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Elafonisi -tragic Events Of 1824


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#1 Yorgos

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Posted 03 March 2006 - 02:43 AM

A couple of days ago a guest member asked a question regarding a sign he saw at Elafonisi. In response to this question, and because I did not want the response to this question to be lost amongst tales of beautiful sunsets, I am providing it in a new thread.

This tragic event happened in April 1824, three years after the commencement of the 1821 rebellion against the Turks in Crete. Turkish troops reinforced a few months earlier by Egyptian troops and under the leadership of the Egyptian Hussein Pasha attacked and destroyed Apokoronas, descended upon Sfakia, destroying and killing everything in their way and then moved over to the Selino district. Refugees had been streaming south trying to escape in Greek, Sfakian and foreign boats that were evacuating all they could. According to the Cretan historian Detorakis, 60,000 refugees were evacuated from the island in the first few months of 1824.

600 mainly older men, women and children had taken refuge on the island of Elafonisi, protected by 40 armed men, waiting for any passing boats to evacuate them to Greece and near by islands. The Turkish fleet had arrived in the area by then and the one Greek boat that was in the area could not approach the island. The Turkish troops when they arrived, they rode on their horses over the low water separating Elaphonisi from the main island and attacked. Most of the refugees were massacred on the spot, many drowned as they tried to swim away but there was nowhere to go to, the one friendly boat that could take them to safety was kept away by the Turkish fleet. There were only 4 survivors that had hidden in a hole and manager to escape later in a Greek boat.

The events above are described vividly by the Cretan historian Vasilios Psylakis in his 1909 History Of Crete, volume 3, page 417 (From the rewritten in modern Greek and reprinted version of 1970).

#2 Dinny

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Posted 03 March 2006 - 09:50 AM

Thank you, Yorgos, for taking your time to tell us about this piece of history. This is a "tourist site" so I will not draw any lines to modern days history, although tales like this make you understand today's Crete much better.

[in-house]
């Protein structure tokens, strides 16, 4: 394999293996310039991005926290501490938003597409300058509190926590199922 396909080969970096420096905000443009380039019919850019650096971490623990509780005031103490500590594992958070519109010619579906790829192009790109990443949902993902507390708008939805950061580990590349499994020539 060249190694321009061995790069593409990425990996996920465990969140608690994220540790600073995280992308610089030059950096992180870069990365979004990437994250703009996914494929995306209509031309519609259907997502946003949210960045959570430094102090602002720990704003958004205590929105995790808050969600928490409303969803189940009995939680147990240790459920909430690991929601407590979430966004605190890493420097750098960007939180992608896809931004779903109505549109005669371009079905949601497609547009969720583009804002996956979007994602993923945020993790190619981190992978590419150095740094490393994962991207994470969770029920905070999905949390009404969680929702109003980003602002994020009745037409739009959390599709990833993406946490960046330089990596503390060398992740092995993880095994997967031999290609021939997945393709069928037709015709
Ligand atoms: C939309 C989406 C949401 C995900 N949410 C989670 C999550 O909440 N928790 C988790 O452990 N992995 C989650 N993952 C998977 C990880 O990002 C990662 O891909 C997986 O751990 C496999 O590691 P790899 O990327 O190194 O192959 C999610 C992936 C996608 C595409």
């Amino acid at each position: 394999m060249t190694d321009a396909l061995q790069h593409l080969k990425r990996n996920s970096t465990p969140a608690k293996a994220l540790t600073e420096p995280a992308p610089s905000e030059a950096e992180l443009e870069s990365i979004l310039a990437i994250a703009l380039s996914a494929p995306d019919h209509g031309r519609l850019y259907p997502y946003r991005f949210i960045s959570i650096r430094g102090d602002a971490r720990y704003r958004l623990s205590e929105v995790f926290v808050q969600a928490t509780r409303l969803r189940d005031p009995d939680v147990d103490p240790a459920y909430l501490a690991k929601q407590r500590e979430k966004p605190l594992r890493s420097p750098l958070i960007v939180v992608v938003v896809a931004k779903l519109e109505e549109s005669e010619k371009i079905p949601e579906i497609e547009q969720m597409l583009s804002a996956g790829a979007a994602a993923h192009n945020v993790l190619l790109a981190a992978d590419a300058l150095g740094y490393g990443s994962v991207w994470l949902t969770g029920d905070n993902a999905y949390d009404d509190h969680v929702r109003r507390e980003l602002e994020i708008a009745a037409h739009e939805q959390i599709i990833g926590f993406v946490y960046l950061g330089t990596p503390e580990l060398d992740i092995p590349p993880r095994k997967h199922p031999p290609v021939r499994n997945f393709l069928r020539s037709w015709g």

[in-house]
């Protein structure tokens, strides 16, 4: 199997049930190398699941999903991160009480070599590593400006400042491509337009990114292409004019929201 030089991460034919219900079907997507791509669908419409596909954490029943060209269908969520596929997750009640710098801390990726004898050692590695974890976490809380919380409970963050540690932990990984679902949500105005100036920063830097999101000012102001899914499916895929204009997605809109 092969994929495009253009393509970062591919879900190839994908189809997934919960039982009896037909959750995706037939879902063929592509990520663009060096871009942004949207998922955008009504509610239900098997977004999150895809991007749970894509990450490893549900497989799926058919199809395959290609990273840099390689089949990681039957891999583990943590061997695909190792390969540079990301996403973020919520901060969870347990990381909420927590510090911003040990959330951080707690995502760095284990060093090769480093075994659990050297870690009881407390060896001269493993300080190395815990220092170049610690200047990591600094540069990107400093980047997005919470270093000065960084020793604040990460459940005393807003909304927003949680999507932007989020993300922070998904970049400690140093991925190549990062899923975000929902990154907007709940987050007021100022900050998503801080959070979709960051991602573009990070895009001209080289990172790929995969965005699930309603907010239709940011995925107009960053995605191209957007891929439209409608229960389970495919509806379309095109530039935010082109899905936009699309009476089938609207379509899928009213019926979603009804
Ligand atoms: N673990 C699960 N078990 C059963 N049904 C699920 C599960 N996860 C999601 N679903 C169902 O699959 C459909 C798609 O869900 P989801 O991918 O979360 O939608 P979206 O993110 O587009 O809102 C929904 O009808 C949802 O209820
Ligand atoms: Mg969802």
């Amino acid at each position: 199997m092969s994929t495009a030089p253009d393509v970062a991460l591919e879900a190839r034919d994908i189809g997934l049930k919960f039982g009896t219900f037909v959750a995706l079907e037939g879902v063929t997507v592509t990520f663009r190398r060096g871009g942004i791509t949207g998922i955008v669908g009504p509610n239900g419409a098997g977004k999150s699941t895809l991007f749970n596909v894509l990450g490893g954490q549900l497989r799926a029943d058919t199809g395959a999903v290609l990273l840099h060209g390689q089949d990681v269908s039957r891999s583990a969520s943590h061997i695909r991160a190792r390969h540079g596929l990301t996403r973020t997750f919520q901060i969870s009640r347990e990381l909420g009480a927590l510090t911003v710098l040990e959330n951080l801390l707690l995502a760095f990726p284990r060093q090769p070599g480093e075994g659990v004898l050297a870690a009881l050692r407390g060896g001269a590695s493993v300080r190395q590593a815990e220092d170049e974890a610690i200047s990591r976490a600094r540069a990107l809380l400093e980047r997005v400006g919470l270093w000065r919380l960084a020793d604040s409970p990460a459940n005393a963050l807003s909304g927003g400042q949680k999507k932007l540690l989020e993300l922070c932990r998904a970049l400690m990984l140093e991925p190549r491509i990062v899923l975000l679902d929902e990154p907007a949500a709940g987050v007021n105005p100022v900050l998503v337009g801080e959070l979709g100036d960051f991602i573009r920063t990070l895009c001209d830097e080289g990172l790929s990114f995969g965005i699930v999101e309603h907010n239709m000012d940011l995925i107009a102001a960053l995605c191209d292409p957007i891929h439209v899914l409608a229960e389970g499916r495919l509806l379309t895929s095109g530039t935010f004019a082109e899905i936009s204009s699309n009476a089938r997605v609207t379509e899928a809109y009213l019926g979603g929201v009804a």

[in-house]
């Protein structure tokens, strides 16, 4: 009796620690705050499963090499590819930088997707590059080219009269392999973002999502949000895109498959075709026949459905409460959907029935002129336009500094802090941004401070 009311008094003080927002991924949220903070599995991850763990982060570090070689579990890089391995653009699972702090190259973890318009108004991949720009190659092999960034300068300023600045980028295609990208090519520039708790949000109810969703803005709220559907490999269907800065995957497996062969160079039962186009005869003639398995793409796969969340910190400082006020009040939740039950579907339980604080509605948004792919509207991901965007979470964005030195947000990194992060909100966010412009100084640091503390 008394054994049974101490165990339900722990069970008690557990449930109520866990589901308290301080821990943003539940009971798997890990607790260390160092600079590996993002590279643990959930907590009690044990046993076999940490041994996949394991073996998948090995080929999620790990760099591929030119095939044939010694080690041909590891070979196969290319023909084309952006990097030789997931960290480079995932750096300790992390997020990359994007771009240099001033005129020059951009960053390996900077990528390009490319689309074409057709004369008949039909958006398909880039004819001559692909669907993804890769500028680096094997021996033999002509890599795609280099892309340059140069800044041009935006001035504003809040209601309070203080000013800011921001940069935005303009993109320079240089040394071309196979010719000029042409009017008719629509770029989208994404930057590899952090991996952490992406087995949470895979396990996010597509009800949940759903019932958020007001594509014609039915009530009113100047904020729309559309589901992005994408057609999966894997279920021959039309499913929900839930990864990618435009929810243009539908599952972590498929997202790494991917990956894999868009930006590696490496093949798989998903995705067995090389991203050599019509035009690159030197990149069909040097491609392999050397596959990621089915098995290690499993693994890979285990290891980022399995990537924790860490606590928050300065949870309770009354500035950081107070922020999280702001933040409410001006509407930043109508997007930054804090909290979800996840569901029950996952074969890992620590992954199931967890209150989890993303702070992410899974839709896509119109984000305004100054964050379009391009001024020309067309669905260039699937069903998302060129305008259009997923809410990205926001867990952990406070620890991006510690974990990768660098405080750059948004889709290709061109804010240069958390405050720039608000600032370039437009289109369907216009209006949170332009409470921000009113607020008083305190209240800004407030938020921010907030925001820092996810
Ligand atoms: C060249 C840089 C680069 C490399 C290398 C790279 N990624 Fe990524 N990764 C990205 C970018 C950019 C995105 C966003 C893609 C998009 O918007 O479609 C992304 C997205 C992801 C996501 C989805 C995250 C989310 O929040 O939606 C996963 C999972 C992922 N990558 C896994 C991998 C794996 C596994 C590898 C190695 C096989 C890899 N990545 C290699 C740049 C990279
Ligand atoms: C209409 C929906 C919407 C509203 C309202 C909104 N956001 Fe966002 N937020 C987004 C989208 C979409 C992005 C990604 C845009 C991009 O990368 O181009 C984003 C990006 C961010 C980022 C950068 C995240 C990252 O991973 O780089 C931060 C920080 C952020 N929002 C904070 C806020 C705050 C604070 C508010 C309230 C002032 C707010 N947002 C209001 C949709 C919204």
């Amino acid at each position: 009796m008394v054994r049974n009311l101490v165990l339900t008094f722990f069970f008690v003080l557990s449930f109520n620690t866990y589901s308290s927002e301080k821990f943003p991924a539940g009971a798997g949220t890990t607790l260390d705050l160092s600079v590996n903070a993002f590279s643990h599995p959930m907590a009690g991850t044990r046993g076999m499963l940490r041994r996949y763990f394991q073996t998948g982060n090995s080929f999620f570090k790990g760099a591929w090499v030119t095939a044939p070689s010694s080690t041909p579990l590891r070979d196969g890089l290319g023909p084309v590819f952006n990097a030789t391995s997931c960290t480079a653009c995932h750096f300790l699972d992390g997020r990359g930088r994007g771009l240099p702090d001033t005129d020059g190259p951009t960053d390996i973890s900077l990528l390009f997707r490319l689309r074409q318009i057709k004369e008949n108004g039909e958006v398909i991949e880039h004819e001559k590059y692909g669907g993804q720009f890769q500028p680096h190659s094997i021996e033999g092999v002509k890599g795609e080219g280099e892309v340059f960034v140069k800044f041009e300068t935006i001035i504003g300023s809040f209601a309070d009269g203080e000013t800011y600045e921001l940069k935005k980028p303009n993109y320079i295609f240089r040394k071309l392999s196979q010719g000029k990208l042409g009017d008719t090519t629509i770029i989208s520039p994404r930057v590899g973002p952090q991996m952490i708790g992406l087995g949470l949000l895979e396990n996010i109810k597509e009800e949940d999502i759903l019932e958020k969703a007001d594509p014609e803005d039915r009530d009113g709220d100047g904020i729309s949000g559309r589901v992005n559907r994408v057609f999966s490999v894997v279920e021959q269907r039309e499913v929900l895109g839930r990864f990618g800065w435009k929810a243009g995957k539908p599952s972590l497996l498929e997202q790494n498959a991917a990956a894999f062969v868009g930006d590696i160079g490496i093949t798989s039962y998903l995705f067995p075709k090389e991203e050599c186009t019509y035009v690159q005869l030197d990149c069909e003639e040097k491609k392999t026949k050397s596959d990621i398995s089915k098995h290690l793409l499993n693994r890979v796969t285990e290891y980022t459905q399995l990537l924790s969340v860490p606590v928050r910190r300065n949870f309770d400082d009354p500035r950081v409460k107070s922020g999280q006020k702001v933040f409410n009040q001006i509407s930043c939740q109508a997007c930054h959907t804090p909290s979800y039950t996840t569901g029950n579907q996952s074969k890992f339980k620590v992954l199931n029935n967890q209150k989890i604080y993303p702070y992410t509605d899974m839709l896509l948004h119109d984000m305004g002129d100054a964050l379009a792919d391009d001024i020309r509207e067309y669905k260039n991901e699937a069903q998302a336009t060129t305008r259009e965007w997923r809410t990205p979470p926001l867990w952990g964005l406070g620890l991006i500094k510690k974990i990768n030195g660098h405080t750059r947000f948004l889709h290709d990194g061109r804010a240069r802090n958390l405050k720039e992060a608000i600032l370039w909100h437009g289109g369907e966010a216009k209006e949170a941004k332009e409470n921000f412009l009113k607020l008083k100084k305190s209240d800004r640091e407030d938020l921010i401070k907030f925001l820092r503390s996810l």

#3 yannis_s

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Posted 03 March 2006 - 02:09 PM

Is ExploreCrete really a "tourist" site? I thought it was a lot more than that... Take a look at the average tourist guide and then compare it to ExploreCrete.
ExploreCrete is the travel guide about real Crete, as I like to say, but its subjects include a lot more than travel information. ExploreCrete started as a personal page with hiking routes on Crete and gradually it has expanded to include a big variety of subjects. I believe its audience is mainly the independent traveler to Crete and every person who has a special bond with Crete and needs an in-depth look to it.
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#4 Dinny

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Posted 03 March 2006 - 08:18 PM

Well, Yannis.... I didn't want to imply that ExploreCrete is an "average tourist site"... what I ment was that maybe it was not the case to go into 'political' discussions even though Yorgos posting made me want to do exactly that! :) I had so many comments that I had to sit on my hands not to post them! :rolleyes:

ExploreCrete is not an "average tourist site".... it is the lifeline to Crete for everybody who love this island!

#5 yannis_s

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Posted 03 March 2006 - 09:12 PM

A political debate about a historical fact in 1824? That would be interesting to see...
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#6 DaveW.

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Posted 04 March 2006 - 02:02 AM

Yorgas,
Thank you for the description of what happened at Elafonisi. It gives a whole new dimension to how I, personally, feel about such a beautiful place.
If you look like your passport picture....you probably need the holiday!

#7 yannis_s

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Posted 04 March 2006 - 10:32 AM

This photo is relevant to what Yorgos has written: http://www.explorecr...afonissi_statue

I remind you that Yorgos Dalidakis is also the author of the excellent articles about the Union of Crete with Greece: http://www.explorecr...reece-union.htm
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#8 Tim

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Posted 05 March 2006 - 11:16 PM

History is not a subject that interested me until relatively recently but now I find that information such as that above makes such a difference to experiencing a particular place. Certainly Elafonisi will never be seen by me in the same light again. A sense of the history of a place also helps understand some of how people think today- I think Dinny may have been thinking along those lines and like her, I don't want to go any further on that point.
That Explorecrete has people who will make such interesting postings about the history and other aspects of 'nontourist' Crete is what makes it stand out as a resource for people seeking the broadest range of information.
Thank you Yorgos ands Yannis - keep it coming.
Tim